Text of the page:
‘Fearless Girl’ set to take on Stock Exchange

Left in “Fearless Girl” ’s former place on Bowling Green is a plaque with two small footprints telling people they can “stand for her” and what she represents. Photo by Colin Mixson

BY COLIN MIXSON | The Financial District’s beloved “Fearless Girl” statue was uprooted from her post at Bowling Green Tuesday night in preparation for her eventual move to outside the New York Stock Exchange later this year.

The pint-sized bronze icon, which was installed during the 2017 Women’s March, staring down the park’s other famous statue, “Charging Bull,” was replaced by a plaque featuring two shoeprints. The plaque also bears an inscription reading, “Fearless Girl is on the move to the New York Stock Exchange. Until she’s there, stand for her.”

The “Fearless Girl” statue was at Bowling Green, above, but has been removed and will be relocated to the New York Stock Exchange.

Her sudden disappearance follows Mayor Bill de Blasio’s promise earlier this year to move “Fearless Girl” — and “Charging Bull” — in response to safety concerns that lower Broadway’s heavy traffic posed to the statue’s hoards of selfie-seeking fans, who clustered precariously on the narrow cobblestone plaza where she was formerly located.

In addition to gaining notoriety as a feminist icon, “Fearless Girl” can also be seen as a wildly successful marketing stunt by advertising firm McCann New York on behalf of multibillion-dollar investment firm State Street Global Advisors. State Street commissioned the statue from sculptor Kristen Visbal to advertise its SHE index fund, which features a slew of gender-diverse companies.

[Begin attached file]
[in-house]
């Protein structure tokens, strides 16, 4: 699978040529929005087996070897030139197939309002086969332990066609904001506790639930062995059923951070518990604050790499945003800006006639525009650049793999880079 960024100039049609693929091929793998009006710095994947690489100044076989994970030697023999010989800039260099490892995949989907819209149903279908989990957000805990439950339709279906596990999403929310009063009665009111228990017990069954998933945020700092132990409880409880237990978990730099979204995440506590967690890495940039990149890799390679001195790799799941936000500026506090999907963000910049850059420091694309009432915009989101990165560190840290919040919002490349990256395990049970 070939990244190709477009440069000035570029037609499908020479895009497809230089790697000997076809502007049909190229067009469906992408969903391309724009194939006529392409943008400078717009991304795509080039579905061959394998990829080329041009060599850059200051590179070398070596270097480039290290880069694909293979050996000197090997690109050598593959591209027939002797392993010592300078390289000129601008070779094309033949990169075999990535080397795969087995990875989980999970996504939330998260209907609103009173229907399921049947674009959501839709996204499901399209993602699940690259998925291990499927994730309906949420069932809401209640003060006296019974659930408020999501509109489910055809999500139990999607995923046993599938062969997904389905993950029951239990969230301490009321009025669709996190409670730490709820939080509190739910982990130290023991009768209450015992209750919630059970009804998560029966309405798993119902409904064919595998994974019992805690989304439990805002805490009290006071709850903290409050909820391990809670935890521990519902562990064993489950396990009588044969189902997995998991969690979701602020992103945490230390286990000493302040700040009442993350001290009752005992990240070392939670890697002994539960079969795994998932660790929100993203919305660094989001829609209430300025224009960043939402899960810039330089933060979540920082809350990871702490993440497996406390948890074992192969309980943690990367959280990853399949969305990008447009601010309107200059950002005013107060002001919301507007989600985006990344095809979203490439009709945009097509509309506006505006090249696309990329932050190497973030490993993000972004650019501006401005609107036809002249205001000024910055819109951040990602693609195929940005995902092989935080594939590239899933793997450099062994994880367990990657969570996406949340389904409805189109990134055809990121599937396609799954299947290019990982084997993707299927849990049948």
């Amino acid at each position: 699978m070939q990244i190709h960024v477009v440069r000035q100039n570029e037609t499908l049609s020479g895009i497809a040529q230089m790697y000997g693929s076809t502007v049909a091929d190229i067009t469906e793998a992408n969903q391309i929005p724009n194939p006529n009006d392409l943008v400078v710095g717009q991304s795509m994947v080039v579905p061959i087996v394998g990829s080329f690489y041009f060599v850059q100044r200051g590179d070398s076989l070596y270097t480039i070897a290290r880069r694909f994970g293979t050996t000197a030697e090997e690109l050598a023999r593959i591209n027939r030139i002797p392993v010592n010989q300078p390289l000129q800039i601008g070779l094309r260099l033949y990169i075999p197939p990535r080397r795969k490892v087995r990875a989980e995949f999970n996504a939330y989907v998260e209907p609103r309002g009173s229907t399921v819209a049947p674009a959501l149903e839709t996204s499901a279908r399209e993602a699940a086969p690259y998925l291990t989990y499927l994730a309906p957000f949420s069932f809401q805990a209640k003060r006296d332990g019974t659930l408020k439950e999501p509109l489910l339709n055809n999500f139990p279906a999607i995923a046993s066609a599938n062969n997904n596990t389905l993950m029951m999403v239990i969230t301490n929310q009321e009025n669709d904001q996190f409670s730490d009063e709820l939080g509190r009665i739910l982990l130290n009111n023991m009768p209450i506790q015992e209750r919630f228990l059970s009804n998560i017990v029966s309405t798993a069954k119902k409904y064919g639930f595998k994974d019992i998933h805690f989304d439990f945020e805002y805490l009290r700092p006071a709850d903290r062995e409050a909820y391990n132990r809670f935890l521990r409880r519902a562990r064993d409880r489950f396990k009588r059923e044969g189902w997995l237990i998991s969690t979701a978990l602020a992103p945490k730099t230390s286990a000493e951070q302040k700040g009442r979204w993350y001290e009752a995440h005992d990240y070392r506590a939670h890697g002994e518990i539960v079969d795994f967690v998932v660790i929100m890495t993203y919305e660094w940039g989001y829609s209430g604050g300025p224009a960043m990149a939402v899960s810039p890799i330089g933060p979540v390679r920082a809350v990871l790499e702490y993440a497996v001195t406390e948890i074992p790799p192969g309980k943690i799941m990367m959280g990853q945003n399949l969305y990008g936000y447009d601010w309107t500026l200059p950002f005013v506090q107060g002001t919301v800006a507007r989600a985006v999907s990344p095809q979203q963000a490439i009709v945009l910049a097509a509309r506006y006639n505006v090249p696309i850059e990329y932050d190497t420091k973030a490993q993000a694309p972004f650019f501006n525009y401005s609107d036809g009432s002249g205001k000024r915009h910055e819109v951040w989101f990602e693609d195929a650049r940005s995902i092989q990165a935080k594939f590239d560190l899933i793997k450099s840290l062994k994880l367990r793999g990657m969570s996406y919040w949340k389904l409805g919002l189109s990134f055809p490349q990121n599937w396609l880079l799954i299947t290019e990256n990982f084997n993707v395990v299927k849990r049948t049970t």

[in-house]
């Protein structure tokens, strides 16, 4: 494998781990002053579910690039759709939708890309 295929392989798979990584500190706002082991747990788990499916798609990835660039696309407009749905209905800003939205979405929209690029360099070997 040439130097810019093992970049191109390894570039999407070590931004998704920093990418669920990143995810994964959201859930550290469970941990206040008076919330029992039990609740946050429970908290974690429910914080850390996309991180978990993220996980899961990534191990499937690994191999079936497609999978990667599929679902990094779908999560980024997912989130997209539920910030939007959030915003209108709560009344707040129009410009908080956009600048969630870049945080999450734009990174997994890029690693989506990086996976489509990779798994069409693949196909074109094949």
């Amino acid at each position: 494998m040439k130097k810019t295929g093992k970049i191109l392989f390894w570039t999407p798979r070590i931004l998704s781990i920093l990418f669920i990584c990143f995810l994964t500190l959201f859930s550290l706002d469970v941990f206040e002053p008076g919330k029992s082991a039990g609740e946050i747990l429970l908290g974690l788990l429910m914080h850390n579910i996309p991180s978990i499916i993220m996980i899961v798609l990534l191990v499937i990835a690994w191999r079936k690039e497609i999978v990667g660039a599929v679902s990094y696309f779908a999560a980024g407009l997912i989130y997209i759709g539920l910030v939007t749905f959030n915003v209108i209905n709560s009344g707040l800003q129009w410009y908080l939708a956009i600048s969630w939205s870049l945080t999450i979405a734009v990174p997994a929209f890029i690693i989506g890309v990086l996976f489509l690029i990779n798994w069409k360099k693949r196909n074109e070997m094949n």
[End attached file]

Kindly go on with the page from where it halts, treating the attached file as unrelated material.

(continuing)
Within the first 12 hours of its installation, “Fearless Girl” generated more than 1 billion Twitter impressions, and earned more than $7 million worth of free marketing for State Street within the first 51 days, according to an analysis by Apex marketing Group.

But the girl statue had one notable detractor in the form of “Charging Bull” sculptor Arturo Di Modica. The artist filed suit against State Street in April last year claiming “Fearless Girl” was derivative of his work, and demanded damages for violating his legal rights.

“The statue of the young girl becomes the ‘Fearless Girl’ only because of the ‘Charging Bull,’” read a letter Di Modica’s legal team sent to State Street. “The work is incomplete without Mr. Di Modica’s ‘Charging Bull,’ and as such it constitutes a derivative work of the ‘Charging Bull.’”

The mayor’s press office did not immediately reply to messages left asking if “Charging Bull” would be moved, and when.

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